Hannover is the largest city and capital of the German state of Lower Saxony. In the present day, the Hannover region currently has approximately 1.16 million inhabitants. The city is located at the conjunction of the River Leine and River Ihme. The city of Hannover was founded during the medieval period. It is thought that the original name of the city, “Honovere”, means high river bank. Hannover started as a small fishing village. In the 13th century, it grew into a large town and received town privileges in 1241. The river assisted in increasing trade in the town. Hannover was connected to Bremen, a member of the Hanseatic League, by the River Leine and located near the Harz mountains and North German Plain, so traffic passed through the town. Hannover became a gateway to the Rhine, Saar, and Ruhr river valleys. The main churches and a city wall in Hannover were built in the 14th century. The city began trading in silver and iron which increased its importance. Duke George of Brunswick-Lüneburg moved to Hannover in 1636. The Holy Roman Emperor elevated his rank to Prince-Elector in 1692 and in 1708 the Imperial Diet confirmed the title. Hannover was then upgraded to the Electorate of Hannover. During the Seven Years’ War, the French Army defeated the Hannoverian Army of Observation at the Battle of Hastenbeck, which led to the city’s occupation. A year later, Anglo-German forces recaptured the city.
On July 5, 1803, Napoleon imposed the Convention of Artlenburg and French soldiers occupied Hannover yet again and the Hannoverian Army was disbanded. Soldiers from Hannover travelled to Britain where the King’s German Legion was formed. The Legion would play an important role in the Battle of Waterloo in 1815. In 1815, the Congress of Vienna was elevated to the status of Kingdom. In 1837, Ernest Augustus became the ruler of Hannover. In 1842, the first horse railway was established in Hannover. During the Austro-Prussian War in 1866, Hannover became annexed and became the capital of the Prussian province of Hannover. The citizens of Hannover were not complicit in the annexation and openly opposed the Prussian government. The connection with Prussia was beneficial for the economy in Hannover and between 1879 and 1902, Hannover’s population grew from 87,600 to 313,940. In 1893, an electric train was established in place of the horse railway. Emile Berliner of Hannover invented the record and gramophone in 1887.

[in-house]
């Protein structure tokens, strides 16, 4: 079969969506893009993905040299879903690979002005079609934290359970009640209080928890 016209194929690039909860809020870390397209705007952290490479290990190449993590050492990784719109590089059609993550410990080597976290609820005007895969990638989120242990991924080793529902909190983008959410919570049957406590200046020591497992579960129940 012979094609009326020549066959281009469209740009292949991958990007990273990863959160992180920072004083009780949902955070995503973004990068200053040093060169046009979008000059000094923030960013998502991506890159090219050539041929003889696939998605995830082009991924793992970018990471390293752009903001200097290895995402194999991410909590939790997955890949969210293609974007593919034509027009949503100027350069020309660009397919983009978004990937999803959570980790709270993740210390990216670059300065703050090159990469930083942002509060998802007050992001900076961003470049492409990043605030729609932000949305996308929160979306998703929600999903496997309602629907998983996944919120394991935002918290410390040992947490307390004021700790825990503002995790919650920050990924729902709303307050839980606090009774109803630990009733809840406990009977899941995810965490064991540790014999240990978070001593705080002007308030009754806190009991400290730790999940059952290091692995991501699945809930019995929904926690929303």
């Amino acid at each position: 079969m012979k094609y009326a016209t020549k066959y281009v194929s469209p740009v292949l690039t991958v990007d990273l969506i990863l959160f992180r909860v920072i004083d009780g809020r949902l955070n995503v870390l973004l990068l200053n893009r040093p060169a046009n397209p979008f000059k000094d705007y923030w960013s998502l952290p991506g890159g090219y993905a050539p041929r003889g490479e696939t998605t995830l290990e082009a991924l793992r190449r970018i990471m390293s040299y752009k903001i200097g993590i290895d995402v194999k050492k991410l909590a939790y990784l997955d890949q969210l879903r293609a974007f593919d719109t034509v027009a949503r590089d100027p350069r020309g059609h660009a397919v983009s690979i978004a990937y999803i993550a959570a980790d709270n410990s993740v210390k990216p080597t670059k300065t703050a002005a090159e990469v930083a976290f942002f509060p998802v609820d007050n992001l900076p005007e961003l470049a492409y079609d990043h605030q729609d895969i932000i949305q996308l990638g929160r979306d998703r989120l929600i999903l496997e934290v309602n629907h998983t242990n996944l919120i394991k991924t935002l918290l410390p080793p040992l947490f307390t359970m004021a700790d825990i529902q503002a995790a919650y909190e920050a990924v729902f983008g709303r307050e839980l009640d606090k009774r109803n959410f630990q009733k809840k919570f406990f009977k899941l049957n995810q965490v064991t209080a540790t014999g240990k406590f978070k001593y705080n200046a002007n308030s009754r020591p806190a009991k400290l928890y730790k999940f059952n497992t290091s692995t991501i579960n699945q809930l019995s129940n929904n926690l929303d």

As the NSDAP grew in influence, the mayor and state commissioners became members of the party in 1937. 484 Hannoverian Jews of Polish descent were expelled to Poland in October 1938. Poland refused to accept them which left them stranded at the border. On November 8, 1938, the synagogue of Hannover, which was designed in 1870, was burned down by the Nazis. The “Action Lauterbacher” plan began in September 1941 where the remaining Hannoverian Jewish families were ghettoized. By December 15, 1941, the first Jewish people from Hannover were deported to Riga. During World War II, the Nazis built seven concentration camps in Hannover. Approximately 4,800 Jewish people lived in Hannover in 1938, and when the United States Army arrived to occupy Hannover on April 10, 1945, less than 100 Jewish people remained. In the present day, there is a memorial at the Opera Square in Hannover for the Jewish people who were murdered during the war. Throughout the war, Hannover was a major target for Allied bombing due to its railroad and production center. Residential areas were also targeted during the bombing and over 6,000 civilians died. Over 90% of the city center of Hannover was destroyed. After the war, Hannover became part of the British zone of occupation and became part of the new state of Lower Saxony in 1946.
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medals and decorations
Silver Commemorative Medal for the 81st Birthday of Queen Marie of Hanover
medals and decorations
Bronze Commemorative Medal for the 81st Birthday of Queen Marie of Hanover